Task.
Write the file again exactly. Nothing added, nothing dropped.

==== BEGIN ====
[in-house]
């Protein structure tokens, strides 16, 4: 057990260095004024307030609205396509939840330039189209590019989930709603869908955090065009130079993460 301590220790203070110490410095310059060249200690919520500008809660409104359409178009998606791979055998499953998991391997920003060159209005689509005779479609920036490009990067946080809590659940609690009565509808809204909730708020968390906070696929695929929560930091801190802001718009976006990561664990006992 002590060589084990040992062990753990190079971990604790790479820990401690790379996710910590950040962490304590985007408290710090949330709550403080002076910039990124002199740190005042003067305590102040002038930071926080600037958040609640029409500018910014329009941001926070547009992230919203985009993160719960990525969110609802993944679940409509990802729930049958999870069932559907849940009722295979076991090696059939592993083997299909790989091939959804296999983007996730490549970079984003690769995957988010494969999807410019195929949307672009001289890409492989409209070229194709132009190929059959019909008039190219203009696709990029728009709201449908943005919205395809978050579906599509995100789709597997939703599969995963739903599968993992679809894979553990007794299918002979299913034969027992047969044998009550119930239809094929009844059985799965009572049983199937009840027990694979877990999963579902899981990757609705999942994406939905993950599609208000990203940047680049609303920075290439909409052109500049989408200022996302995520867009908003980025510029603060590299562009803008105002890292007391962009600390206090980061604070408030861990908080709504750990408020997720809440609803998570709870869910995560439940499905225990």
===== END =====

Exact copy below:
[in-house]
């Protein structure tokens, strides 16, 4: 057990260095004024307030609205396509939840330039189209590019989930709603869908955090065009130079993460 301590220790203070110490410095310059060249200690919520500008809660409104359409178009998606791979055998499953998991391997920003060159209005689509005779479609920036490009990067946080809590659940609690009565509808809204909730708020968390906070696929695929929560930091801190802001718009976006990561664990006992 002590060589084990040992062990753990190079971990604790790479820990401690790379996710910590950040962490304590985007408290710090949330709550403080002076910039990124002199740190005042003067305590102040002038930071926080600037958040609640029409500018910014329009941001926070547009992230919203985009993160719960990525969110609802993944679940409509990802729930049958999870069932559907849940009722295979076991090696059939592993083997299909790989091939959804296999983007996730490549970079984003690769995957988010494969999807410019195929949307672009001289890409492989409209070229194709132009190929059959019909008039190219203009696709990029728009709201449908943005919205395809978050579906599509995100789709597997939703599969995963739903599968993992679809894979553990007794299918002979299913034969027992047969044998009550119930239809094929009844059985799965009572049983199937009840027990694979877990999963579902899981990757609705999942994406939905993950599609208000990203940047680049609303920075290439909409052109500049989408200022996302995520867009908003980025510029603060590299562009803008105002890292007391962009600390206090980061604070408030861990908080709504750990408020997720809440609803998570709870869910995560439940499905225990």